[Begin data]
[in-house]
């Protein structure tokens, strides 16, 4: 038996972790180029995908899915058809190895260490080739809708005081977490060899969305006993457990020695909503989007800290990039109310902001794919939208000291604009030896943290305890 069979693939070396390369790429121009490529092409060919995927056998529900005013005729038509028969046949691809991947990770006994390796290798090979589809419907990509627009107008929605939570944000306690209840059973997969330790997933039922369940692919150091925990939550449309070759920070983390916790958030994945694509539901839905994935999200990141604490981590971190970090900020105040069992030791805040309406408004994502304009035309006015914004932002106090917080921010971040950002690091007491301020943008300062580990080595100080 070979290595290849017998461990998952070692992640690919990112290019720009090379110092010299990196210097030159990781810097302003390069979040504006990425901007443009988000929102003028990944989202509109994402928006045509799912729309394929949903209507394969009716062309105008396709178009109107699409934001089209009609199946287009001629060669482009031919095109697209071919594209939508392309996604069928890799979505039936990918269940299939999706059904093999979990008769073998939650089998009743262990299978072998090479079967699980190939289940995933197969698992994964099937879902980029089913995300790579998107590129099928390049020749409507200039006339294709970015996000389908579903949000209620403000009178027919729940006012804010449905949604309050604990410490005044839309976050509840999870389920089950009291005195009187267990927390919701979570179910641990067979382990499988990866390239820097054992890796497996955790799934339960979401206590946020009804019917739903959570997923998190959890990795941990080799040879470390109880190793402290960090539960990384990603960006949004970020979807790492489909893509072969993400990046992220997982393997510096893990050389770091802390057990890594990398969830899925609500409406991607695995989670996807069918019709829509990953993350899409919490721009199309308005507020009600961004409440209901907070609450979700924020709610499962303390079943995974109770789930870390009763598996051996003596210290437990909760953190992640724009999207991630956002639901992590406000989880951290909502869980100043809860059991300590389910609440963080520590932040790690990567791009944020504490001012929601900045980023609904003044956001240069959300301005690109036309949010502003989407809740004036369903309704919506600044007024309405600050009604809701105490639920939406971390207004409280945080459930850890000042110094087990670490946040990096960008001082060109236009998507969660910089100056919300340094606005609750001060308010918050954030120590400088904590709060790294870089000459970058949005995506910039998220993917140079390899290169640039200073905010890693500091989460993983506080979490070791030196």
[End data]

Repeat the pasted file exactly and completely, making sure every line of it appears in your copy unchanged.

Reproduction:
[in-house]
């Protein structure tokens, strides 16, 4: 038996972790180029995908899915058809190895260490080739809708005081977490060899969305006993457990020695909503989007800290990039109310902001794919939208000291604009030896943290305890 069979693939070396390369790429121009490529092409060919995927056998529900005013005729038509028969046949691809991947990770006994390796290798090979589809419907990509627009107008929605939570944000306690209840059973997969330790997933039922369940692919150091925990939550449309070759920070983390916790958030994945694509539901839905994935999200990141604490981590971190970090900020105040069992030791805040309406408004994502304009035309006015914004932002106090917080921010971040950002690091007491301020943008300062580990080595100080 070979290595290849017998461990998952070692992640690919990112290019720009090379110092010299990196210097030159990781810097302003390069979040504006990425901007443009988000929102003028990944989202509109994402928006045509799912729309394929949903209507394969009716062309105008396709178009109107699409934001089209009609199946287009001629060669482009031919095109697209071919594209939508392309996604069928890799979505039936990918269940299939999706059904093999979990008769073998939650089998009743262990299978072998090479079967699980190939289940995933197969698992994964099937879902980029089913995300790579998107590129099928390049020749409507200039006339294709970015996000389908579903949000209620403000009178027919729940006012804010449905949604309050604990410490005044839309976050509840999870389920089950009291005195009187267990927390919701979570179910641990067979382990499988990866390239820097054992890796497996955790799934339960979401206590946020009804019917739903959570997923998190959890990795941990080799040879470390109880190793402290960090539960990384990603960006949004970020979807790492489909893509072969993400990046992220997982393997510096893990050389770091802390057990890594990398969830899925609500409406991607695995989670996807069918019709829509990953993350899409919490721009199309308005507020009600961004409440209901907070609450979700924020709610499962303390079943995974109770789930870390009763598996051996003596210290437990909760953190992640724009999207991630956002639901992590406000989880951290909502869980100043809860059991300590389910609440963080520590932040790690990567791009944020504490001012929601900045980023609904003044956001240069959300301005690109036309949010502003989407809740004036369903309704919506600044007024309405600050009604809701105490639920939406971390207004409280945080459930850890000042110094087990670490946040990096960008001082060109236009998507969660910089100056919300340094606005609750001060308010918050954030120590400088904590709060790294870089000459970058949005995506910039998220993917140079390899290169640039200073905010890693500091989460993983506080979490070791030196």